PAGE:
Behind Steph Curry's 33 second-half points, Warriors eliminate Rockets with Game 6 win

Jack Baer

It seems like a time so far away, but there was once a Kevin Durant-less Golden State Warriors team that had the NBA at its mercy.

No one pitied that team for not having Durant, one of the most lethal scorers in the history of basketball. It already had Steph Curry, Klay Thompson, Draymond Green and enough supporting talent to never give opponents a breather. Oh, and Steve Kerr, who has now 17-1 in playoff series in his coaching career.

That team won a championship, went 73-9 the next season, then lost the Finals due to a performance from LeBron James that the former Cavaliers star himself used to justify his claim as the best player in the history of basketball.

Like those years without Durant, today’s Warriors received little pity this week when Durant went down with a calf injury. Unsurprisingly, they didn’t need him to seal yet another Western Conference finals appearance.

May 10, 2019; Houston, TX, USA; Golden State Warriors guard Stephen Curry (30) dribbles past Houston Rockets guard Chris Paul (3) in the first quarter in game six of the second round of the 2019 NBA Playoffs at Toyota Center. Mandatory Credit: Thomas B. Shea-USA TODAY Sports
For the fifth straight year, the Warriors are headed to the Western Conference finals. (Thomas B. Shea-USA TODAY Sports)

Steph Curry goes off in Warriors’ series-winner

In a flashback to four years ago, when fans weren’t yelling at them for ruining the NBA, the Warriors rode a second-half supernova performance from Curry to a 118-113 win over the Houston Rockets, advancing 4-2 past their biggest conference rivals.

The Warriors looked unusually vulnerable early in the game as Curry’s point total remained at zero for the entire first-half, but then the team’s original superstar went off for 33 second-half points and the Warriors were once again inevitable.

In a game featuring 21 lead changes and a predictably loud Houston crowd, Curry took over down the road and scored 16 of his team’s final 19 to drive the decisive run in the final two minutes.

Thompson was the team’s most consistent offensive threat, dropping 27 points on 10-of-20 shooting (7-of-13 from deep), while the Warriors bench outscored the Houston unit 33-17.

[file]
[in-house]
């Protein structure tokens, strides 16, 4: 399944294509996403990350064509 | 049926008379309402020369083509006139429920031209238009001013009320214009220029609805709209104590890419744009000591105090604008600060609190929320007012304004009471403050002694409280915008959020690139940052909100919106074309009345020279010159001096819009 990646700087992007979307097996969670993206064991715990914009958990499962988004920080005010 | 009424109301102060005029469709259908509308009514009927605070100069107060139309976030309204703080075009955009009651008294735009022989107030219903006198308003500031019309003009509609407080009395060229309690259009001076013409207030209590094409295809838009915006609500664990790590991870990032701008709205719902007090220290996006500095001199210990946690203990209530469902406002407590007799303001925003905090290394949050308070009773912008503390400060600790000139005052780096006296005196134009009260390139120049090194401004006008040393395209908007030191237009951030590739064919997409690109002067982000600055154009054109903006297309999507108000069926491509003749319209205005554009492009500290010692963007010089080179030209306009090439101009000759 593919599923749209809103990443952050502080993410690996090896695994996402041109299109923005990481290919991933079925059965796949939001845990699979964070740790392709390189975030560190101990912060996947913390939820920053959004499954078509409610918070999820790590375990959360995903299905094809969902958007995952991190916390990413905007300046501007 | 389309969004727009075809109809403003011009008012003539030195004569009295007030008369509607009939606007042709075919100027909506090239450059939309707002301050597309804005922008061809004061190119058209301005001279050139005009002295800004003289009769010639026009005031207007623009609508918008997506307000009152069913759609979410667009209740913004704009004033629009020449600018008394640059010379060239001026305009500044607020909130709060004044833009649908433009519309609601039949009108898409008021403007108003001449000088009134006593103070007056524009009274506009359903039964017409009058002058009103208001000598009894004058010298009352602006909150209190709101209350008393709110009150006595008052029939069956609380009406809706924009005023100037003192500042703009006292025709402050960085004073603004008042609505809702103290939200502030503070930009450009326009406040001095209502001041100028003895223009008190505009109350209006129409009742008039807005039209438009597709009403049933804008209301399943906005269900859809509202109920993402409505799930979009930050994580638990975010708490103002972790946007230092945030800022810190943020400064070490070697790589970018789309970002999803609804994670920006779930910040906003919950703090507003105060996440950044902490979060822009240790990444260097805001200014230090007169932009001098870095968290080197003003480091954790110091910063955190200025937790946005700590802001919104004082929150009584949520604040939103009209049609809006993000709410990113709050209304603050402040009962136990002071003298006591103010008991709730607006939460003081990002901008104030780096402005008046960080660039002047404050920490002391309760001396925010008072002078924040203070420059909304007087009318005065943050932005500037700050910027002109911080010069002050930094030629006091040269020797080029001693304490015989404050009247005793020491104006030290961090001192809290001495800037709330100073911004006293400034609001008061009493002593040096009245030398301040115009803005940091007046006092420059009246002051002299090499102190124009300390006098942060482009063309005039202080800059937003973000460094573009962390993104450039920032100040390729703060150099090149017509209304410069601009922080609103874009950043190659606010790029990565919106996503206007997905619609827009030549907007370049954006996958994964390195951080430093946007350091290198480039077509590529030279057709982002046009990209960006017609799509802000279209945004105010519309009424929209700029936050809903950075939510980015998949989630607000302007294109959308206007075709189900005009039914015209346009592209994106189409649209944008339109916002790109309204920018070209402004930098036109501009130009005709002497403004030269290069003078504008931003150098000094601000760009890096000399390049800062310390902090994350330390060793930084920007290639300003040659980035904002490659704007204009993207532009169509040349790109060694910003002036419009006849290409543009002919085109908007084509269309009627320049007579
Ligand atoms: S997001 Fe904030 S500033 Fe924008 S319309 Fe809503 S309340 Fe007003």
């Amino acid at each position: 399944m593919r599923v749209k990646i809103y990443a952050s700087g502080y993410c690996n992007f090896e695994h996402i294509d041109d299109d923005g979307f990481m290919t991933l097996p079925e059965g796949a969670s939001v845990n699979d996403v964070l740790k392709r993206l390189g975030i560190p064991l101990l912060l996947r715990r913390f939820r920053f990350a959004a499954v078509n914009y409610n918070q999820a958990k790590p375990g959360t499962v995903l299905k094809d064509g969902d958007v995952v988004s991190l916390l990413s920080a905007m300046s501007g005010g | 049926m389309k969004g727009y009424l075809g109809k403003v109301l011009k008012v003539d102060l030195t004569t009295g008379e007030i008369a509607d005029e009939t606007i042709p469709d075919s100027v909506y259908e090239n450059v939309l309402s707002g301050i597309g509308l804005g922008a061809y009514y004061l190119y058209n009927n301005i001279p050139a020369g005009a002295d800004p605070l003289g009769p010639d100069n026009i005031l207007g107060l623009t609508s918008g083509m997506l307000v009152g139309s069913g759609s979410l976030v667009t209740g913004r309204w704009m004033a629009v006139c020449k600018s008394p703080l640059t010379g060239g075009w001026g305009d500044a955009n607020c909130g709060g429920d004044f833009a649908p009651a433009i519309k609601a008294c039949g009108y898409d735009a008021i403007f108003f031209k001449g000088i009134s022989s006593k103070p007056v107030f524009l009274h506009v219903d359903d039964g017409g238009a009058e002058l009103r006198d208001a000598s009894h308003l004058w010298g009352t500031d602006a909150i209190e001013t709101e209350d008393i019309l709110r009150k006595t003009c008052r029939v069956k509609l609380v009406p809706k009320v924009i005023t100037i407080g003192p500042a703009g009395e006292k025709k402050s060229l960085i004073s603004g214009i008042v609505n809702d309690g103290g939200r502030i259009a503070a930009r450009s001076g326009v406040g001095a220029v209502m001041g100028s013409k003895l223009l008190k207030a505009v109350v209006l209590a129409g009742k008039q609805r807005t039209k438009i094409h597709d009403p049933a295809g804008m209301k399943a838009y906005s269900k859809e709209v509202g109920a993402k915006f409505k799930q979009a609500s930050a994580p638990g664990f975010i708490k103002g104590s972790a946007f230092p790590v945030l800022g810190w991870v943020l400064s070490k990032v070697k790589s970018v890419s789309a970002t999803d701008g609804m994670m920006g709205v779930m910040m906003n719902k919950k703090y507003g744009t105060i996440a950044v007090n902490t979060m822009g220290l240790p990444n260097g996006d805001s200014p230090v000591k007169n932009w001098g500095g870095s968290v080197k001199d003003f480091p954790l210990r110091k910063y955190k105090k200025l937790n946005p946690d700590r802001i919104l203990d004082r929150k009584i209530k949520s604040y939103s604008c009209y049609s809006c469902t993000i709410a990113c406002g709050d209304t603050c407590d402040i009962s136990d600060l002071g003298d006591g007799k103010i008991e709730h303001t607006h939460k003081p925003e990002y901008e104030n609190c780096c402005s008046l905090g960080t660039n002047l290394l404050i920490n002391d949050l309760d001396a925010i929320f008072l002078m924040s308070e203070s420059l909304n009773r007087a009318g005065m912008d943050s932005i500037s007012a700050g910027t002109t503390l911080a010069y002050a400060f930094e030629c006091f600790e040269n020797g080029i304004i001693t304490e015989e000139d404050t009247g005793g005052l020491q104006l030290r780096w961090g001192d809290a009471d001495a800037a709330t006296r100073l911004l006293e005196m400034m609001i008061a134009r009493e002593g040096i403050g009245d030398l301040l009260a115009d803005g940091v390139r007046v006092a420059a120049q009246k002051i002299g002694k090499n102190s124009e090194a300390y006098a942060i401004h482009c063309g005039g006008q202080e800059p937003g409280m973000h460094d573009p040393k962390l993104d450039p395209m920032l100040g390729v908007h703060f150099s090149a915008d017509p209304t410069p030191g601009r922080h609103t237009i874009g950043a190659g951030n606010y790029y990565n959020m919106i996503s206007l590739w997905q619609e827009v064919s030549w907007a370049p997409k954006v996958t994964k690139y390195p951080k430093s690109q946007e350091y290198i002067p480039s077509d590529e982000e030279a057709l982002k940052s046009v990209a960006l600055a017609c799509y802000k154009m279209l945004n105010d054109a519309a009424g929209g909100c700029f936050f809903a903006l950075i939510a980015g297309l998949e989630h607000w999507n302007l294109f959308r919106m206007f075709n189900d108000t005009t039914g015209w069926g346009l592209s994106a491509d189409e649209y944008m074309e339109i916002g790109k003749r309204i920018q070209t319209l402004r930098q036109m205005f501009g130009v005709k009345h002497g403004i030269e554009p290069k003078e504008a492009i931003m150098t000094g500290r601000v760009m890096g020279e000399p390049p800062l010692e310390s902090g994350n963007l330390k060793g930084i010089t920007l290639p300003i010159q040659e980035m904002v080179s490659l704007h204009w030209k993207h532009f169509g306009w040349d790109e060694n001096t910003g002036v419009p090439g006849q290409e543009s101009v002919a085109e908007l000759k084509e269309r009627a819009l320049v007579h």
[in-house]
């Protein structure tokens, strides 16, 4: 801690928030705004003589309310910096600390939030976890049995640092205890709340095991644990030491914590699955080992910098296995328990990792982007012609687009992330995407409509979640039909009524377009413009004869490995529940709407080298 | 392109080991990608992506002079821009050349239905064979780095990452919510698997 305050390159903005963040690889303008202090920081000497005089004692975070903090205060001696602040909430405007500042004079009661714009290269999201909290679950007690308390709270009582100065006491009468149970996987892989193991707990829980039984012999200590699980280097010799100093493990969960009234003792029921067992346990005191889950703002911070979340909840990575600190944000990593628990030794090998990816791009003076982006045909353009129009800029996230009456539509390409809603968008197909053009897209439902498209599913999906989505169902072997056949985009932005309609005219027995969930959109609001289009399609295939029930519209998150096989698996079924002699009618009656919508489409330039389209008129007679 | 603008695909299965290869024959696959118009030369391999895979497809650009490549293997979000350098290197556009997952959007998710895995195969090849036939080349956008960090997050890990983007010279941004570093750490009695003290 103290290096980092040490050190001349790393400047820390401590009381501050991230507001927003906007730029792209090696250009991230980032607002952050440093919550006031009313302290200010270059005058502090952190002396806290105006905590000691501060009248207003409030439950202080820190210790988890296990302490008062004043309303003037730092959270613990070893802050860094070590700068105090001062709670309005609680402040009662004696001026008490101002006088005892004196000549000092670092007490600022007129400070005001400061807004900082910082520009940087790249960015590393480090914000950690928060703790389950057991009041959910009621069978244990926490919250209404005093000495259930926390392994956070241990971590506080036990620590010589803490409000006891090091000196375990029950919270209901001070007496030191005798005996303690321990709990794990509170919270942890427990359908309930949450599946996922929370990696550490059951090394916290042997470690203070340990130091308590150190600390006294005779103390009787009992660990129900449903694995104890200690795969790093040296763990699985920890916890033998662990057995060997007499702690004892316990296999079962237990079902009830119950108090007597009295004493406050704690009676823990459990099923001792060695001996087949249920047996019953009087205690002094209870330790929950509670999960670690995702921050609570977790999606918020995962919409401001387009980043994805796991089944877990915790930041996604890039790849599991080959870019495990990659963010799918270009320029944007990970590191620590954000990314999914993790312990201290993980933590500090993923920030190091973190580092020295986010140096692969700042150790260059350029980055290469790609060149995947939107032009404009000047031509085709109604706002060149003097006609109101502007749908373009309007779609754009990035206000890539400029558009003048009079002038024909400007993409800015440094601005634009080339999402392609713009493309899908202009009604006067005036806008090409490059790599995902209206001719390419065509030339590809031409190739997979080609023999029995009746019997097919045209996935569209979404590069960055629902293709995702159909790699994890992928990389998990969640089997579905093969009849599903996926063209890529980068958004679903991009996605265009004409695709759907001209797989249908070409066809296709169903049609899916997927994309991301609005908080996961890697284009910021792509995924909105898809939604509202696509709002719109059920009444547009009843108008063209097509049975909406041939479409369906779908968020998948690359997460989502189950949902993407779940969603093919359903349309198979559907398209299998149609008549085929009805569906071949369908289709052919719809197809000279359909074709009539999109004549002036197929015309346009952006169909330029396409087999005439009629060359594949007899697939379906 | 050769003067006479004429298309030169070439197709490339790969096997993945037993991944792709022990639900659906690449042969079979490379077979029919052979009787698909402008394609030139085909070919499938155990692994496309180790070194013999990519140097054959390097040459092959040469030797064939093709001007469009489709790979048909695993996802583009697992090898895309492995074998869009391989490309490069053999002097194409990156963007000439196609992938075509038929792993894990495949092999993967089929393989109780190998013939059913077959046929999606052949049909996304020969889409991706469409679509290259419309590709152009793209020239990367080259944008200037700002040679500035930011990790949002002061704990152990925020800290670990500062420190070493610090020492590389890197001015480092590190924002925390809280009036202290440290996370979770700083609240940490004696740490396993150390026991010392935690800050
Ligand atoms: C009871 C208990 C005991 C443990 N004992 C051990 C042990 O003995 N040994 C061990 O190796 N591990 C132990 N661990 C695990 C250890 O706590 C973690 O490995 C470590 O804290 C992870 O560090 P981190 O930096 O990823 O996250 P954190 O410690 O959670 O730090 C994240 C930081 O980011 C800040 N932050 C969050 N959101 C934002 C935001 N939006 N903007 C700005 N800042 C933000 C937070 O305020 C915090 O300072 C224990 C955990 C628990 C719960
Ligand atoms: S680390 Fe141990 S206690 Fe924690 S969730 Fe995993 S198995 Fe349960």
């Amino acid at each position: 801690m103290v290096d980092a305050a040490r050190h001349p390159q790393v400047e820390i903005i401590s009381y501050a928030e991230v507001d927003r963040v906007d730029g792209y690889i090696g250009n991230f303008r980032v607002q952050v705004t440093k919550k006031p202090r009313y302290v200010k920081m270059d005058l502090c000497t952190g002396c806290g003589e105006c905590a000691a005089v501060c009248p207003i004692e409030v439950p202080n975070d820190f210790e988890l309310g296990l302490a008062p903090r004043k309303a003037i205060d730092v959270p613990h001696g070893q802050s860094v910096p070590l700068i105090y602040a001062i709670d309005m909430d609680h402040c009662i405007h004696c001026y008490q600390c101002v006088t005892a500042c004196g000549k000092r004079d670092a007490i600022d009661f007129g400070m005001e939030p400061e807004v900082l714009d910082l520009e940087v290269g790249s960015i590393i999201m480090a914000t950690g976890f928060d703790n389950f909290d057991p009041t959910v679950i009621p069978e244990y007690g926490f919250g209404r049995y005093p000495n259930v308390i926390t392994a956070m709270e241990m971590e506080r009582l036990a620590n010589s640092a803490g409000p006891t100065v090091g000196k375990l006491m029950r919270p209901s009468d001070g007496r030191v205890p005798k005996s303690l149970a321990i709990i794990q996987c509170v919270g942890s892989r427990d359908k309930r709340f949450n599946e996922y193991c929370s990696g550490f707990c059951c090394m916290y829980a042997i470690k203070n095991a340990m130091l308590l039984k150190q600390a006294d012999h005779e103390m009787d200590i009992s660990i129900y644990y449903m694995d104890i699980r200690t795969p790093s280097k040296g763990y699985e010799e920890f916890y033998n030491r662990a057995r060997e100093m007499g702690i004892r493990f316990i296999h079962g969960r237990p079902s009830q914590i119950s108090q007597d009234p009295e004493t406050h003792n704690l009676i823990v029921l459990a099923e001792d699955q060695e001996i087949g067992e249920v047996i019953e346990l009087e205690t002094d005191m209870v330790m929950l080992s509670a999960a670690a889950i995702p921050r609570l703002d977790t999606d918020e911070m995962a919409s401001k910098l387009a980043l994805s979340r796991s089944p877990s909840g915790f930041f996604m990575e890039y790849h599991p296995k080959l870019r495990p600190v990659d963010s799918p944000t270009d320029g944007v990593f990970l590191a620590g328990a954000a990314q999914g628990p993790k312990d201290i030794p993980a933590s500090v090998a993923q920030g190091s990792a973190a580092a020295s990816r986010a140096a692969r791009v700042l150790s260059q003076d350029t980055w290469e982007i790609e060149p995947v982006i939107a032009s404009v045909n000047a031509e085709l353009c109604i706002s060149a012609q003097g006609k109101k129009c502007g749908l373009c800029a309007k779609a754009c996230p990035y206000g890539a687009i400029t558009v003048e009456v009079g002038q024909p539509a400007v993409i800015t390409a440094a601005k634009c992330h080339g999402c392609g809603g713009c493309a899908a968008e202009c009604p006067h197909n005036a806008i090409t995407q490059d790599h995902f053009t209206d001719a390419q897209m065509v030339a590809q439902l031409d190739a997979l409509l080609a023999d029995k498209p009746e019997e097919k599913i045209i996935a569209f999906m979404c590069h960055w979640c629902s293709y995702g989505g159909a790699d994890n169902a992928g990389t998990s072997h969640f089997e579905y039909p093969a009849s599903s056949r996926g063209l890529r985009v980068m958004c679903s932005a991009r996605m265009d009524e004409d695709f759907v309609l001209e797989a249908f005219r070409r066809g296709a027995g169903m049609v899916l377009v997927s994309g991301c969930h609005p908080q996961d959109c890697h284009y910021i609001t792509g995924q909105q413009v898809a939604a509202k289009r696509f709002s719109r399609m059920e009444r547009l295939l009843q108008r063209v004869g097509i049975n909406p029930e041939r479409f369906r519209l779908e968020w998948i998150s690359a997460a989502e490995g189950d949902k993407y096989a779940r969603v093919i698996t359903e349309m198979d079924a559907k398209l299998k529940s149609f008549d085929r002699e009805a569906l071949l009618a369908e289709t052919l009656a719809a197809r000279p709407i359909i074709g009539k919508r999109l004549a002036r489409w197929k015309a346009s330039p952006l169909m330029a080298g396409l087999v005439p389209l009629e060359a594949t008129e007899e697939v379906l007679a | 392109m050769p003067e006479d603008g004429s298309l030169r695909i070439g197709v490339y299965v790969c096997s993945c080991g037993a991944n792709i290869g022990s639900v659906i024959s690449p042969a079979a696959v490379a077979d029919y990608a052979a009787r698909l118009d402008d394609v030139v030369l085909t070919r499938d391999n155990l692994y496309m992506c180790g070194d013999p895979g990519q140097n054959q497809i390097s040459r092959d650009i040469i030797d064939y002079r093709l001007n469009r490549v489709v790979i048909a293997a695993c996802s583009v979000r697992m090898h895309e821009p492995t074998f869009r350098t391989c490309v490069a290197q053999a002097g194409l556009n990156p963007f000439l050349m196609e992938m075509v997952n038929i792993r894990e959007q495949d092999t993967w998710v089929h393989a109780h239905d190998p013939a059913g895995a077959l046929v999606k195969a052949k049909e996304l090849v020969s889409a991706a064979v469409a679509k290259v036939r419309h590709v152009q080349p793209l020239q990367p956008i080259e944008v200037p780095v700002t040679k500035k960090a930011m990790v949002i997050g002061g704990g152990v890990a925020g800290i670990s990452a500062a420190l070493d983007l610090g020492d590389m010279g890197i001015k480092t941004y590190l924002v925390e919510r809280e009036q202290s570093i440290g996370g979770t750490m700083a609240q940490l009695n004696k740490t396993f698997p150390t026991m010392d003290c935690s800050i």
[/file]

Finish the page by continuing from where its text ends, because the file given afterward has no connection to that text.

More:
None of the performances are surprising when you remember what the Warriors were — and have been — without Durant.

The Rockets, the lone team able to consistently match Golden State’s offensive firepower over the last few years, were the Warriors’ biggest obstacle in the playoffs last year. It’s worth wondering if the same could be true this year.

Who will the Warriors face in the Western Conference finals?

Waiting for the Warriors in the Western Conference finals will either be the Denver Nuggets or Portland Trail Blazers. The West’s 2- and 3-seeds are scheduled to face in a Game 7 on Sunday to end a street fight of a series.

The Nuggets, who challenged the Warriors for the 1-seed for most of the regular season, likely represent the stiffer challenge for the Warriors, but the lesson of the Blazers’ postseason so far has been to never, ever doubt Damian Lillard.

Whoever they face, the Warriors will likely be heavily favored — as they have all year — to reach the NBA finals and win a third-straight title and their fourth in five years.

Rockets’ season ends against Golden State yet again

Finishing their season with a loss to the Warriors has nearly become a tradition for the Rockets, but this one loss might be the most painful.

Last year’s loss saw a 3-2 series lead evaporate following a Chris Paul injury and the tables were turned this year. The Warriors were a game ahead, but missing a vital player. Along with the reversal, it also might have been the best chance any team will get this year at eliminating the Warriors.

Instead, the Rockets were eliminated one game after Durant went down.

Facing the team that had ended their season in three of the past four years, the Rockets received even more pain than usual, as well as the number changing to four times in five years.

Chris Paul and James Harden combined for 62 points, 19 rebounds and 11 assists, and the team still lost because the Warriors are still the Warriors, even when Kevin Durant is only watching from home.

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